A: I’m happy for anyone to make whatever comparisons they like, if it means people are getting something from the music, and if it spurs others on to check it out. David Lynch in the wilds of West Cork with Bukowski sounds like a good weekend!


Q: What makes you and Simone Felice a good fit? You both write penetrating, sometimes wounding songs about the mysteries and wonders of relationships. And you share a singing style rooted in late-night, wee-morning soul searching.

A: Simone and I both enjoy penetrating lyric writing for sure. I think we are a good fit as we like to leave space within a song, but when the space is filled it is filled with something that adds greatly to the overall emotion and atmosphere created by the song and performer. I love playing with Simone as it shows a different side of me as a performer, I tend to sing in a much higher register when I sing with Simone; he calls me his Irish banshee! I also have learned a lot from Simone in terms of reading an audience and performance. He is an amazing magnetic performer and I really enjoy watching him do what he does best.


Q: Simone strengthened his audience chops by playing in New York subway stations with his brothers. Have you had similar public experiences that built up your crowd calluses? Any busking, for example, in Cork or Dublin?

A: I’m not a busker; my voice and songs don’t lend well to busking! I started out playing great singer-songwriter sessions which gave me a chance to try out my songs on people and to grow as a performer. The Ruby Sessions in Dublin is great, and the KC Sessions in Cork too.


Q: Space, and spaciousness, seem to be a hallmark of your singing—giving words room to breathe and sentiments room to stick. What do you think of the importance of taking your time to be concise and incisive?

A: I like to get straight to the point. Space is important to me; space is everything. It gives the listener time to take it all in.


Q: What kind of song are you aching to write?

A: I really want to rock out! I want to write some stuff with the band, rather than on my own with the piano, jam it out, and see what we come up with. I’m currently on tour in the U.S. and I have some days off in Woodstock and I’ll try to write some new material. A friend of Simone’s has offered me a piano in a rehearsal space in the woods, by a lake with a view of the mountains. If that’s not inspiring enough, well…


Q: Have you had any recent breakthroughs that have made performing live more comfortable and writing less painful?

A: I have always been comfortable performing. Luckily, I really feel at home on stage. When it comes to writing, I have found that the best thing to do is to relax and not put pressure on myself to write, just concentrate on living and the inspiration will come.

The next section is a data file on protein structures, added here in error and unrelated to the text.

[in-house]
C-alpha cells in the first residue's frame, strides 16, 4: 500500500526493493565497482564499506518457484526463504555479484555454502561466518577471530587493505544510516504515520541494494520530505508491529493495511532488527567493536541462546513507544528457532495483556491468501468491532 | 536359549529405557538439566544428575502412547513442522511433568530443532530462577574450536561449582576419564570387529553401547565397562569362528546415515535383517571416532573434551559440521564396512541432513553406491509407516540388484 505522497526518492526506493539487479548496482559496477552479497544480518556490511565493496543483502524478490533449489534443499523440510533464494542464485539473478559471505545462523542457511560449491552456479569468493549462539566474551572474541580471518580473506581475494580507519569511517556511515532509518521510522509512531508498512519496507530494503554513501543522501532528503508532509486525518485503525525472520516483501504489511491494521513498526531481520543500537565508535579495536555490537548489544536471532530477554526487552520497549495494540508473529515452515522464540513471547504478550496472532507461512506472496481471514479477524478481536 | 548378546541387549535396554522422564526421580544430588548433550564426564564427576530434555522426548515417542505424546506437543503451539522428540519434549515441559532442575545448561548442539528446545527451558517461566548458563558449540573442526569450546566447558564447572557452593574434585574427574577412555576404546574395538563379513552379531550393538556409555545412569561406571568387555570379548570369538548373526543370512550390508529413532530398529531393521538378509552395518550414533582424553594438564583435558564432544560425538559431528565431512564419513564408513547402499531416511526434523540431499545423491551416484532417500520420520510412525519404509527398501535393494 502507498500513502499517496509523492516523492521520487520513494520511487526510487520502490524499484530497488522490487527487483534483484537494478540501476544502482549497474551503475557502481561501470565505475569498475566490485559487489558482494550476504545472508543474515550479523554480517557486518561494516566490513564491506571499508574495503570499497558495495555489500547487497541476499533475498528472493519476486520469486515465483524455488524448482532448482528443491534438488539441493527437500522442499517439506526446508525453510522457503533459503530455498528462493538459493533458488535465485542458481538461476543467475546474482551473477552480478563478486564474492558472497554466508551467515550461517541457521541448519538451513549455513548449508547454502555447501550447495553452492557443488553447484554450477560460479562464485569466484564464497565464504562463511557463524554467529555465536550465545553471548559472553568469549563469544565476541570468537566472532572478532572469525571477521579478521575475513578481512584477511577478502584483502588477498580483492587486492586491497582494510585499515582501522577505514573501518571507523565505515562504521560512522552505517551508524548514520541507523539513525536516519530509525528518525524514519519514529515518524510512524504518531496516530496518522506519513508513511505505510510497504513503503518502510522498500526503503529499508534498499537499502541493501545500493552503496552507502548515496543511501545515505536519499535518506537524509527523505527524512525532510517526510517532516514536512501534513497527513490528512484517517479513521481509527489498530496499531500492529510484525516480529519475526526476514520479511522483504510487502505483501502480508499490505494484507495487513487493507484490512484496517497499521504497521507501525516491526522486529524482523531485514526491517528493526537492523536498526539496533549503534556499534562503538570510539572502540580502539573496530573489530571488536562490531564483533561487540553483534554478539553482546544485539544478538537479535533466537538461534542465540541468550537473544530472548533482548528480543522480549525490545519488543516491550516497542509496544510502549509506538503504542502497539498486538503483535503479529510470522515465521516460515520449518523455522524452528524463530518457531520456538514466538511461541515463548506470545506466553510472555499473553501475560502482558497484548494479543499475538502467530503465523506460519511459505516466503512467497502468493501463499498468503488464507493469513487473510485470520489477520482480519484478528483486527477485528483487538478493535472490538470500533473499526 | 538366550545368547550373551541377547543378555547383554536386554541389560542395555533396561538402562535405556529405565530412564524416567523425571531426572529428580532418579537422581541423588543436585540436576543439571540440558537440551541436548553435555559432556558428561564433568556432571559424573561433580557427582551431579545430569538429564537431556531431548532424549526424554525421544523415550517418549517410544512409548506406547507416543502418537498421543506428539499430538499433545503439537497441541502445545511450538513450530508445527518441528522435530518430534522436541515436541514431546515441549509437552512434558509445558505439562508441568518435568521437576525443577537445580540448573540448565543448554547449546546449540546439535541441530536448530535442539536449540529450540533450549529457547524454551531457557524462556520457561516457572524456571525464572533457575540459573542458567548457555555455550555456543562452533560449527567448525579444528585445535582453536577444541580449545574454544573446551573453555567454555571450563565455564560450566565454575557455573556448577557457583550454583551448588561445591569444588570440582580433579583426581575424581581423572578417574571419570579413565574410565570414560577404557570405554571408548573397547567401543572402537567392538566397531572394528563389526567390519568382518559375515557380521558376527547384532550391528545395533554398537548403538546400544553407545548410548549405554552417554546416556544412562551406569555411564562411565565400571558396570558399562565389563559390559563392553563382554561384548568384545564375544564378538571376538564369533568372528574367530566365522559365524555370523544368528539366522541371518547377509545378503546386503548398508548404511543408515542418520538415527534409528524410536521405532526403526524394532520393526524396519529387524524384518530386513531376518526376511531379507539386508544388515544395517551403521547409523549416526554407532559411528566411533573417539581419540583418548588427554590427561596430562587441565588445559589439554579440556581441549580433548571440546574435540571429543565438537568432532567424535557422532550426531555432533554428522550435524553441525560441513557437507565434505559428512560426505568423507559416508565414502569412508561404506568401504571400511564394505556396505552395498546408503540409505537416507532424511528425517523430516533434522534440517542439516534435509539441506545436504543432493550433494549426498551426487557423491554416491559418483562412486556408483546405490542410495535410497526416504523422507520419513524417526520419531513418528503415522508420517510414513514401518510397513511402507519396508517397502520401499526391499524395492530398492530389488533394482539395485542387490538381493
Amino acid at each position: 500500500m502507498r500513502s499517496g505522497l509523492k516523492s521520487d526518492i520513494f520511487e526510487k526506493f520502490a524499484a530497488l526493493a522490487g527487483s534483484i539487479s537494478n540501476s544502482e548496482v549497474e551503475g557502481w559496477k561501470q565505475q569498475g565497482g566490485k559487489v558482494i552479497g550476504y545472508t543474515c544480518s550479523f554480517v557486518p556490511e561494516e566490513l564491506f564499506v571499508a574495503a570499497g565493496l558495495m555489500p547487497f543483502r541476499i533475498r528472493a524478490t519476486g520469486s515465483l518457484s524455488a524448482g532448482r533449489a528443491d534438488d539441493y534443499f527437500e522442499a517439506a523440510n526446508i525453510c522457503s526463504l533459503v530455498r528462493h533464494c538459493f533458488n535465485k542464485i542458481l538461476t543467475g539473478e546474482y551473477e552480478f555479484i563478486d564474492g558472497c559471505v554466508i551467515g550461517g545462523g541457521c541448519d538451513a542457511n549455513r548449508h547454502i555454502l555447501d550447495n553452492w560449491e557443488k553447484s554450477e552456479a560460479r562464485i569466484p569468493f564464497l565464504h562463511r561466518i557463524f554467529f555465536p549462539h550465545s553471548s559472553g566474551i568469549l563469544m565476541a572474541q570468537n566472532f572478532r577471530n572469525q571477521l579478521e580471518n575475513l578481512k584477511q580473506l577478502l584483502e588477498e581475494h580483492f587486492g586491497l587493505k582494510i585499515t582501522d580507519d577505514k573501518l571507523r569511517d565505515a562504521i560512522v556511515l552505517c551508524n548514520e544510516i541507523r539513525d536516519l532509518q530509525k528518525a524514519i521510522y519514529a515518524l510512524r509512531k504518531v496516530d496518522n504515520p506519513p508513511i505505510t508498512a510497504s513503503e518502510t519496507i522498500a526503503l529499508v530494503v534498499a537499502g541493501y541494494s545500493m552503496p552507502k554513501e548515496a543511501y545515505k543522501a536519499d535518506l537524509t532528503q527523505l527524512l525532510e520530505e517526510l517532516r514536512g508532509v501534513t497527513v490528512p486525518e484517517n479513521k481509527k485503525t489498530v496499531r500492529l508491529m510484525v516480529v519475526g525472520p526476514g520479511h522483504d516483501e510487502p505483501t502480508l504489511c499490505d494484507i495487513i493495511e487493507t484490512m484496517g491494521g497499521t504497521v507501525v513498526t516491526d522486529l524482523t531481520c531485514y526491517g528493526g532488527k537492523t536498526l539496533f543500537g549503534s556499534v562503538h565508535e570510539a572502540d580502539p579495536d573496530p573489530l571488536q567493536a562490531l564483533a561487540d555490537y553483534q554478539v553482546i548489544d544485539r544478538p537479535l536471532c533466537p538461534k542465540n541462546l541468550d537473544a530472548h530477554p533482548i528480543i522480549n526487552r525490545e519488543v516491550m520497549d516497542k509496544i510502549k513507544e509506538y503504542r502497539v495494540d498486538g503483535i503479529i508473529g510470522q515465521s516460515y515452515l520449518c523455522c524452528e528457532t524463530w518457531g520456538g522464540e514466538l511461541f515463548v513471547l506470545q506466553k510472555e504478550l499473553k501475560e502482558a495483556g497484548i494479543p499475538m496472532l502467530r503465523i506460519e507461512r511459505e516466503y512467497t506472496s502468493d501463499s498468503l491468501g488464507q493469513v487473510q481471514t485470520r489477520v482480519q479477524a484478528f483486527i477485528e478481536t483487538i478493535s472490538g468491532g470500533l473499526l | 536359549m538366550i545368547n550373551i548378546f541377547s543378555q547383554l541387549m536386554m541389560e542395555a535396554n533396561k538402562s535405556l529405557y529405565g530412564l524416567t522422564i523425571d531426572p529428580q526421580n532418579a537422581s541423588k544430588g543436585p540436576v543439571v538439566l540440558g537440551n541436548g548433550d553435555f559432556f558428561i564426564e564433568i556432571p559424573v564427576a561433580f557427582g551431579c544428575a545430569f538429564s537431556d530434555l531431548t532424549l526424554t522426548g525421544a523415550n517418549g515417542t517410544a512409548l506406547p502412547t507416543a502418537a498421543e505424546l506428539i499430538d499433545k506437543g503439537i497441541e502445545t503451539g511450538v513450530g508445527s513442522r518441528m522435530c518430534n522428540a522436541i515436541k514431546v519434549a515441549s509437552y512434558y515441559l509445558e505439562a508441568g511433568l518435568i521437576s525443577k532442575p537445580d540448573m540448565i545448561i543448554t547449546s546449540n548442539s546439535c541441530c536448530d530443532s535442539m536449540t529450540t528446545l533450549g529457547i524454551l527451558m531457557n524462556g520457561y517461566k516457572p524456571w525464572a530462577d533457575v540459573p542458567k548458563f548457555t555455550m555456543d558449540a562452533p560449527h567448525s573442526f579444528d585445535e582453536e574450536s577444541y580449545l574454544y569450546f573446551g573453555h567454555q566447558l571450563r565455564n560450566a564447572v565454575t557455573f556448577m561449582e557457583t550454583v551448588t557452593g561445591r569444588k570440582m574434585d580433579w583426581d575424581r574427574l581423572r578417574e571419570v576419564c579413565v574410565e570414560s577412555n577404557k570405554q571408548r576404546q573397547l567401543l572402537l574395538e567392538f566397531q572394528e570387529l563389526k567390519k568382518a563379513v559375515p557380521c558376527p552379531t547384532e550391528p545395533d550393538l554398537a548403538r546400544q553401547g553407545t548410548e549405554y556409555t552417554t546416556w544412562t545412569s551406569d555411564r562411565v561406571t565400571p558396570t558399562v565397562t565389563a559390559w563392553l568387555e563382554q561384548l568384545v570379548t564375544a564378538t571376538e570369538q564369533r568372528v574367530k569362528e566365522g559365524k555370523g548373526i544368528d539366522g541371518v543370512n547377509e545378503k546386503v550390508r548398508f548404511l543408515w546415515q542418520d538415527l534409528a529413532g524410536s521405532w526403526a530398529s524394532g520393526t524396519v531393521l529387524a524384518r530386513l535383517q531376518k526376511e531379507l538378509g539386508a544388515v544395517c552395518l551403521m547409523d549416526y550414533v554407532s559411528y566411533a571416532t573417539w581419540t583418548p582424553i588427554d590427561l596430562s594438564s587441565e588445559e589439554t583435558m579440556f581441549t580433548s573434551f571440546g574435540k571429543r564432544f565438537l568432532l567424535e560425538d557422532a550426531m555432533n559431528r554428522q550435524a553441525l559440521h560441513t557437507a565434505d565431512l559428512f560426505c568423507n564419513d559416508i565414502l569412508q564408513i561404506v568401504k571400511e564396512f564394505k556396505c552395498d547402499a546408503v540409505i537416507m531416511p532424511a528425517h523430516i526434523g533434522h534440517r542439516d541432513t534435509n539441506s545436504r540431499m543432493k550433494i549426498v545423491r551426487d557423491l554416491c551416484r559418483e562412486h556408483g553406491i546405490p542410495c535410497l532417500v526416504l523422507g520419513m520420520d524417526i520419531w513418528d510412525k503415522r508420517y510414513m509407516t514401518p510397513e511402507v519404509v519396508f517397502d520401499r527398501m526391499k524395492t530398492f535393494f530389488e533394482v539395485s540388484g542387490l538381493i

Q: What do you do to stay sane on the road?

A: Tea! Also, I find that I write a lot in the road, always taking notes. Seeing new places, playing in venues new to me and meeting new people can be very inspiring. I always come away with a song or two after a tour, which is very satisfying.


Q: What tops your Bucket List? Hint: recent Mauch Chunk interviewees have spoken of traveling across the U.S. and reducing hunger across the world.

A: I want to travel for sure, I want to see the whole world and play my music in lots of countries. Also:

Learn to yodel.

Play a full gig on guitar.

Own and look after a hive of honey bees.

Make my own gin.


Q: What tops your Fuck It List? Hint: recent Mauch Chunk interviewees have spoken of ending religions that kill the spirit and killing all snakes—a predicament you don’t have in Ireland.

A: No doubt, taking all of the money that governments use for military, and feed hungry nations, and aid cancer research–this world is so backwards. Also, on a lighter note, I would get some device implanted in my brain that buzzes every time my dinner is burning. God, I’m an awful cook. It makes me sad, because I love food. I always give myself food poisoning!


Q: So why do the characters in the video for “Fall Like That” wear globes on their heads?

A: Nothing to do with their looks I assure you. The band really are a handsome bunch! This song is about falling for someone, and how love can sometimes make you a little deranged. The ball heads are in my imagination perhaps, but also the ball heads are there so that everyone can identify with this feeling. It’s not just me, it’s you too. Being in love with someone can sometimes make you crazy!


Anna Mitchell: The Scoop

One of her biggest fans is Simone Felice, her American and European touring mate. His bumper-sticker endorsement reads: “Beware of Anna Mitchell.”

She has a regular gig in the country/alt-folk band John Blek & The Rats, fronted by a fellow resident of Cork.

Her vocal role models include Billie Holiday, Gillian Welch and Stevie Nicks.

Her go-to album is Joni Mitchell’s “Blue.”

Jeff Buckley’s version of Jessie Mae Robinson’s “The Other Woman” makes her shiver.

Asked by The Irish Post to name the love of her life, she quoted Sippie Wallace’s musical advice: “Women be wise, keep your mouth shut/Don’t advertise your man.”


Geoff Gehman is a former arts writer for The Morning Call in Allentown. One of his favorite Anna Mitchell lyrics appears in “Tennessee”: “And the broken roads reflect the skies/My mind and all politicians’ lies/And life seems much too polite to move along.” He can be reached at geoffgehman@verizon.net.